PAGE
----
Life in the fast lane: SA's celebrity speedsters

News of 5FM radio personality Gareth Cliff’s arrest for speeding caused a stir on Twitter on Tuesday and continued as a trending topic well into Wednesday under the #FreeGarethCliff hashtag.

Cliff was arrested on Tuesday night after apparently driving at 182km/h in a 120km/h zone in Lyttleton, Pretoria, returning from filming part of the Idols reality TV show in Durban.

Speaking to Talk Radio 702 on Wednesday morning, Cliff clarified: “I spent a couple of minutes behind bars, like a bad ass ... but I was glad to be back home ... You know how it is, you just want to get home because you’re exhausted, and before you know it there are blue [police] lights.”

Cliff is one of many of South Africa’s well-known personalities who have been caught on the wrong side of the law in a car—some with better excuses than others.
We round up some of the memorable moments for South Africa’s speeding bigwigs.

  • DJ Sbu, then an Ukhozi FM favourite, was caught in December 2007 for driving a sponsored Audi TT at 257km/h. The radio personality, whose real name is Sbusiso Leope, was ordered to pay a fine of R7 000, and also handed a nine-month sentence, suspended for three years. The harshest punishment however was perhaps the fact that Audi took back its car, saying the company did not condone reckless driving. Quite right.


  • Another 5FM favourite DJ Fresh, AKA Thato Sikwane, was caught in August 2009 driving a Volkswagen Toureg at 161km/h on the N1 south in Johannesburg—a 120km/h zone. He was given the choice of a fine of R5 000 or three months in prison for his wrongdoing. He chose to pay the fine, but not before ranting on Twitter about how unfair the system was.


  • Dan Kgothule, Free State minister for sport, arts, culture and recreation, was caught driving 235km/h on December 30 2010 on the N1 highway outside Bloemfontein, breaking provincial records. He was arrested and later released on R2 000 bail. He has since been ordered to pay a R20 000 fine (with R15 000 due immediately) or spend 12 months in prison. The remaining R5 000 or three months of the sentence, were suspended for five years. His spokesperson Mthunzi Mhaga said. “We consider the sentence appropriate under the circumstances.” Indeed.


  • Jackson Mthembu, ANC spokesperson, was arrested in Cape Town for drunk-driving on the N2 in the early hours of March 11 2010. Mthembu was three times over the legal limit. Not letting his arrest get in the way of doing his job, he conducted an interview with the South African Press Agency while in police custody and defended ANC Youth League leader Julius Malema before bursting into song. He later pleaded guilty and was fined R12 000, of which R6 000 was suspended for five years. He was also fined R500 for driving in the bus lane. All Jackson could say at the time was, “I’m sorry for what I have done. I’m sorry for letting you down.”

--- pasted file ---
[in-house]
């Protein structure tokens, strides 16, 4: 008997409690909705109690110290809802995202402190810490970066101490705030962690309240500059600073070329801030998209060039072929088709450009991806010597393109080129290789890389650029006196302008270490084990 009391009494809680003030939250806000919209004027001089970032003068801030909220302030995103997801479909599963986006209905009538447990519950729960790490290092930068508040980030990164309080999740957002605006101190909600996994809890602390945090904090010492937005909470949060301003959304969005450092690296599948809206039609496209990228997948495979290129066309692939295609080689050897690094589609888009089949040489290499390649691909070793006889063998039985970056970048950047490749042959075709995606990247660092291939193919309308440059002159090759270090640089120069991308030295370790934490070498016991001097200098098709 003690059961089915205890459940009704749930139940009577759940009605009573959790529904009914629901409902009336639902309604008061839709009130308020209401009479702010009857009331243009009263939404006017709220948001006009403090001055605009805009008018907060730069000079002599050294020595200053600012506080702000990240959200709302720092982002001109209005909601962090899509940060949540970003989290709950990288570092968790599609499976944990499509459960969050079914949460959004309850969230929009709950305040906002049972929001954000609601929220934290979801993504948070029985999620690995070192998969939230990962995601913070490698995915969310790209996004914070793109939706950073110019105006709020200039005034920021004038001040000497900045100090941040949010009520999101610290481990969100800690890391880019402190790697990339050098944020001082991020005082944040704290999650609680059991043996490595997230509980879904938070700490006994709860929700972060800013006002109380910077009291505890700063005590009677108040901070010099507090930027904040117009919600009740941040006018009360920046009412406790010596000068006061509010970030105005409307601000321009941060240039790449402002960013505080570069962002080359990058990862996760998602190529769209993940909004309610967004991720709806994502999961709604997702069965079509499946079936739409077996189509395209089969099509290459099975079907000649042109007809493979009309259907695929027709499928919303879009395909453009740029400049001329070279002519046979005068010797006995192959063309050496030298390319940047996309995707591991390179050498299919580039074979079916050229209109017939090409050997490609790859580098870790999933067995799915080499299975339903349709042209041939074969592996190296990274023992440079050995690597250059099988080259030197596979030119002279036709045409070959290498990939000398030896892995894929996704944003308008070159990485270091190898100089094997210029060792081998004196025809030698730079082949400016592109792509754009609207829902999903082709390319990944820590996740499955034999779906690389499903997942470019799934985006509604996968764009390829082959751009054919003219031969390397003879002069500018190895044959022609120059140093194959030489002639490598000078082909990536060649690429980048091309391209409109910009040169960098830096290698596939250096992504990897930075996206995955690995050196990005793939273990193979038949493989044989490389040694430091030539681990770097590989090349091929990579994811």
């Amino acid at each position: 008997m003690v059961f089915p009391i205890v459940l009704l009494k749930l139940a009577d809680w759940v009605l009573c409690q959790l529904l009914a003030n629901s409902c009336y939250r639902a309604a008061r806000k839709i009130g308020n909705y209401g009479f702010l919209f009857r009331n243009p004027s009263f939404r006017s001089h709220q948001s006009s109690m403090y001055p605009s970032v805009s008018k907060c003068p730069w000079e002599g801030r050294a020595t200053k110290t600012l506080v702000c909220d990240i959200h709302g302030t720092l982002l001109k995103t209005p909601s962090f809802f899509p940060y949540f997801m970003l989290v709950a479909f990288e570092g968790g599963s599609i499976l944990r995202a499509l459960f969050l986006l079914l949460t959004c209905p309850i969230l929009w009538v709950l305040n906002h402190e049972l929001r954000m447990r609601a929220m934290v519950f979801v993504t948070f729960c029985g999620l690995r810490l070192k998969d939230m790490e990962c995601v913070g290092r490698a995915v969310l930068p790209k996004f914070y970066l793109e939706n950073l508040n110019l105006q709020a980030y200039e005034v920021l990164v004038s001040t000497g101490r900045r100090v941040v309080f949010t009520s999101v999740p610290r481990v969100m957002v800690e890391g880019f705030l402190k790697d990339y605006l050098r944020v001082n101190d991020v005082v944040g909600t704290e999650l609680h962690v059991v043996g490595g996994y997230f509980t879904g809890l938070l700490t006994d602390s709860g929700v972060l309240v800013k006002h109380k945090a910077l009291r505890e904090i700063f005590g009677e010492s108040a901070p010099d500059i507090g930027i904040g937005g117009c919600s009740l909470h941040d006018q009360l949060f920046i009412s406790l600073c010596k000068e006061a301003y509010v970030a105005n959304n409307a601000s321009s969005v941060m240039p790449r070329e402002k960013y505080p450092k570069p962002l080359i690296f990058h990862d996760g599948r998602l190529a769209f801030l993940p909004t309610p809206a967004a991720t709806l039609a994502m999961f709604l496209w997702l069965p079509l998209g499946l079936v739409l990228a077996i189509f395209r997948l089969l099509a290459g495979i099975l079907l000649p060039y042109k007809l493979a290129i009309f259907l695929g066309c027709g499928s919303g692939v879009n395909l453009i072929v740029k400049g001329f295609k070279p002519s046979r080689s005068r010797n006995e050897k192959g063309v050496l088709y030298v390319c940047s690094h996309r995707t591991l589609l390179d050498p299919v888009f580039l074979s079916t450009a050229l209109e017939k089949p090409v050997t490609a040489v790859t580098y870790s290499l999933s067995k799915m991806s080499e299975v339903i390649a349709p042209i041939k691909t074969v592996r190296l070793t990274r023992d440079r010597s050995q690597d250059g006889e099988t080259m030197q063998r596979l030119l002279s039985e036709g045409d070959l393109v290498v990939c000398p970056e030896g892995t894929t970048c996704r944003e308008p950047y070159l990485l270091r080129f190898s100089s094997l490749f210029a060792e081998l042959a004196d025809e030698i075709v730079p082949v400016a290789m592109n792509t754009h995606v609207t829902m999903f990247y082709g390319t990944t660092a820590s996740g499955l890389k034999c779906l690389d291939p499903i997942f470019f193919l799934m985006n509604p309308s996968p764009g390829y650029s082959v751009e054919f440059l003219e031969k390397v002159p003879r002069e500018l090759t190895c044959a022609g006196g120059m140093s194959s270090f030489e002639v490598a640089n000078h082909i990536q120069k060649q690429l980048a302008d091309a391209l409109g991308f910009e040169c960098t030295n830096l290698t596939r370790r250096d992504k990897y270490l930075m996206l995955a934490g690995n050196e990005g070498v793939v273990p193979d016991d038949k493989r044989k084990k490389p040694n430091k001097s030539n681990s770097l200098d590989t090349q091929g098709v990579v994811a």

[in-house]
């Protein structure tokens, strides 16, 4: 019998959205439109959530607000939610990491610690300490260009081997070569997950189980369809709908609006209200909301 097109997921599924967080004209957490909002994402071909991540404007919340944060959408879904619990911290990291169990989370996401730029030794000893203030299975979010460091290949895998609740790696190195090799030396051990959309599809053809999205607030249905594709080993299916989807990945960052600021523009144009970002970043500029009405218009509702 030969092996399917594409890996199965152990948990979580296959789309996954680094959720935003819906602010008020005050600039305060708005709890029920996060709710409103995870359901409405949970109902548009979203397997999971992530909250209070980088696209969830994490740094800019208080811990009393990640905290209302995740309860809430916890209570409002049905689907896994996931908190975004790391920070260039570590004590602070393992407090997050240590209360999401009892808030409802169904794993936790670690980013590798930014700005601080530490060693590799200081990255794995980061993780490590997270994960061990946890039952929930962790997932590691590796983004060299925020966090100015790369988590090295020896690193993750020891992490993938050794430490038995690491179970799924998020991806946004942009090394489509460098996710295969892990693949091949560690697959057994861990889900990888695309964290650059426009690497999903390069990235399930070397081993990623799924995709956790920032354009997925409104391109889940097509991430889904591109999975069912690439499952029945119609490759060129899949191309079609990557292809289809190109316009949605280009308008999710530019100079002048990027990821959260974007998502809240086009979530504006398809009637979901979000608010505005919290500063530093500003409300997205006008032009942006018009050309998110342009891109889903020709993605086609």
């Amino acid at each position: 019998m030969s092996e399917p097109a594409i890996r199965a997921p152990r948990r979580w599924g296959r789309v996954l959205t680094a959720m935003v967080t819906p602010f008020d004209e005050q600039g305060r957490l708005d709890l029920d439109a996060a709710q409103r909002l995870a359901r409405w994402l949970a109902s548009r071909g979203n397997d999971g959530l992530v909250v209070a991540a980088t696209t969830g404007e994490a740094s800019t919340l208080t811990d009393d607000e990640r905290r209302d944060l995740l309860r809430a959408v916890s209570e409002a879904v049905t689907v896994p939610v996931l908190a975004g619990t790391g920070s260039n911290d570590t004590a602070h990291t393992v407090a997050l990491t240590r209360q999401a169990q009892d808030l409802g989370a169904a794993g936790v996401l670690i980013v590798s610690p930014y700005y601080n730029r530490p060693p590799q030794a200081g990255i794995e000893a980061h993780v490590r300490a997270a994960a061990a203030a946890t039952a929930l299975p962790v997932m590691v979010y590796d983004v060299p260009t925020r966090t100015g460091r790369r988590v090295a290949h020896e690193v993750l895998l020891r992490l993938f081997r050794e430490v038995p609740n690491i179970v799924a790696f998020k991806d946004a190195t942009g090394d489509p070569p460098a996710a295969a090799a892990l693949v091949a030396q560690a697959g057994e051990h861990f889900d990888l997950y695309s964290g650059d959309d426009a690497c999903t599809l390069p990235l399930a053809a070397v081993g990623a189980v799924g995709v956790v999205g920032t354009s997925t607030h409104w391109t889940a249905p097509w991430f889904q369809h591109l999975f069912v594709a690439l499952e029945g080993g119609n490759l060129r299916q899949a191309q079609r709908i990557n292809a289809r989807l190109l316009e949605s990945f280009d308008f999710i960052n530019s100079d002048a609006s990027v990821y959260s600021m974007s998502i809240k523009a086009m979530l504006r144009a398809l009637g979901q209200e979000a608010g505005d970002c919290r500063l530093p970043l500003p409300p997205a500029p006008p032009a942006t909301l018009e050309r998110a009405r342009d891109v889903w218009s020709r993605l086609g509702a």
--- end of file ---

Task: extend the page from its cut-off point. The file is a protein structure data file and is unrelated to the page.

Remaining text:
• Judge Nkola Motata crashed his car into the perimeter wall of a house in Hurlingham, north of Johannesburg, in January 2007. The owner, Richard Baird, testified against him. Motata admitted to sharing a bottle of wine with a friend at a Randburg restaurant on the night of the accident, adding that he had a cup of tea before driving home. After crashing his Jaguar, Motata slurred to bystanders: “All of you, let me tell you, my brothers and sisters—these people should not catch us. Let us live, we are the majority and this is our land. It is not the land of the boers, even if they have big bodies. South Africa is ours, we rule it.” After a lengthy trial, it was found that the judge was indeed drunk on the night and was ordered to pay a fine of R20 000 or spend 12 months in prison.

    Motata lost an appeal against his conviction. Judge impaired judgement it seems.

  • Robert McBride, former Ekurhuleni metro police chief, was arrested in December 2006 for drunk-driving. While driving home from a Christmas party, his state-owned car rolled on the R511 highway near Centurion. McBride now faces charges of fraud, defeating the ends of justice and drunken driving. He told the court that a day before the accident he had a blackout at a stop sign because the dosage of his diabetic medication had been increased by his doctor. He also said that he only had a soft drink at the party.

  • Lolly Jackson, the now deceased strip-club franchise owner, was fined R20 000 for driving 249km/h in his Lamborghini in July 2005. His response? “Last week I donated R100 000 to charity and not a word in the media, but because I get caught speeding, I get crucified and ridiculed by radio talkshow hosts.” The saintly Jackson’s reason for speeding was that he was late for church. It seems that God waits for no man.

  • Kerishnie Naicker, a former Miss South Africa, was caught driving at 190km/h on a KwaZulu-Natal highway in her official car, sporting an expired licence, in 1999. She tried to get off the hook by saying she was rushing to see a sick uncle in hospital, as well as—also rumoured—boasting of her close relationship with former president Nelson Mandela. She was fined R10 000 for speeding. Perhaps a case of more beauty than brains?

Deshnee Subramany

Deshnee Subramany

Deshnee Subramany is our loudest employee. After slogging through various positions in marketing, advertising, radio – and a cow suit – Deshnee finally found her way to the M&G as a content producer in 2010, and was then forced to grow up by filling the position of day editor of the website. Sometimes she puts on her radio voice and guest-hosts the M&G Newsroom.If she was a superhero she would be called the Feeding Frenzy. Her passion is South African politics and revolutions. This comrade loves setting her world alight by discovering new ideas and people, and isn't afraid to laugh the loudest. Read more from Deshnee Subramany

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